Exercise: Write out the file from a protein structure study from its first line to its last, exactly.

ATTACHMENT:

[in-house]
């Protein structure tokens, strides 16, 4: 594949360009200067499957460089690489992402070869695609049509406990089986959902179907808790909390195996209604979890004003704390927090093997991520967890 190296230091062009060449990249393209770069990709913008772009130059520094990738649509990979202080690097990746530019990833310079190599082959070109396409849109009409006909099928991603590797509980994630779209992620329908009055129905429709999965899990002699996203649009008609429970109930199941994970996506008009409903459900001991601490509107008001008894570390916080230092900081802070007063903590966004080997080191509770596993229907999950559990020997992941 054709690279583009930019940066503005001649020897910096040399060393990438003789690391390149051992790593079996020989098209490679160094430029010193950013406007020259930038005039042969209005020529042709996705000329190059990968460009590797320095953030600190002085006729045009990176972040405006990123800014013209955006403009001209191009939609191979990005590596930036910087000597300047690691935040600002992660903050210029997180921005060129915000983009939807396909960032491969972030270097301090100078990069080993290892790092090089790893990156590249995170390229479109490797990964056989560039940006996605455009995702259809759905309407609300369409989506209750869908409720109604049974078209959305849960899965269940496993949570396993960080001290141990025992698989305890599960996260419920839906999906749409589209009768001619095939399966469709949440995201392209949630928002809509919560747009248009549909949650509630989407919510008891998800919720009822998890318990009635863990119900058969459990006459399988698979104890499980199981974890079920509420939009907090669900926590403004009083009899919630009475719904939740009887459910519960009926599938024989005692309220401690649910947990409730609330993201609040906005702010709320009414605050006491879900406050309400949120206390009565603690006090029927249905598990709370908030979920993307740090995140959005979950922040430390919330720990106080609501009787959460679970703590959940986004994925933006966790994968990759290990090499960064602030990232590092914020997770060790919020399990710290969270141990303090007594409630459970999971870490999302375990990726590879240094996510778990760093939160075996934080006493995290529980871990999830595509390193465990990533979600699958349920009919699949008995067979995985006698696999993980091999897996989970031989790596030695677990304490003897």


[in-house]
């Protein structure tokens, strides 16, 4: 594949360009200067499957460089690489992402070869695609049509406990089986959902179907808790909390195996209604979890004003704390927090093997991520967890 190296230091062009060449990249393209770069990709913008772009130059520094990738649509990979202080690097990746530019990833310079190599082959070109396409849109009409006909099928991603590797509980994630779209992620329908009055129905429709999965899990002699996203649009008609429970109930199941994970996506008009409903459900001991601490509107008001008894570390916080230092900081802070007063903590966004080997080191509770596993229907999950559990020997992941 054709690279583009930019940066503005001649020897910096040399060393990438003789690391390149051992790593079996020989098209490679160094430029010193950013406007020259930038005039042969209005020529042709996705000329190059990968460009590797320095953030600190002085006729045009990176972040405006990123800014013209955006403009001209191009939609191979990005590596930036910087000597300047690691935040600002992660903050210029997180921005060129915000983009939807396909960032491969972030270097301090100078990069080993290892790092090089790893990156590249995170390229479109490797990964056989560039940006996605455009995702259809759905309407609300369409989506209750869908409720109604049974078209959305849960899965269940496993949570396993960080001290141990025992698989305890599960996260419920839906999906749409589209009768001619095939399966469709949440995201392209949630928002809509919560747009248009549909949650509630989407919510008891998800919720009822998890318990009635863990119900058969459990006459399988698979104890499980199981974890079920509420939009907090669900926590403004009083009899919630009475719904939740009887459910519960009926599938024989005692309220401690649910947990409730609330993201609040906005702010709320009414605050006491879900406050309400949120206390009565603690006090029927249905598990709370908030979920993307740090995140959005979950922040430390919330720990106080609501009787959460679970703590959940986004994925933006966790994968990759290990090499960064602030990232590092914020997770060790919020399990710290969270141990303090007594409630459970999971870490999302375990990726590879240094996510778990760093939160075996934080006493995290529980871990999830595509390193465990990533979600699958349920009919699949008995067979995985006698696999993980091999897996989970031989790596030695677990304490003897």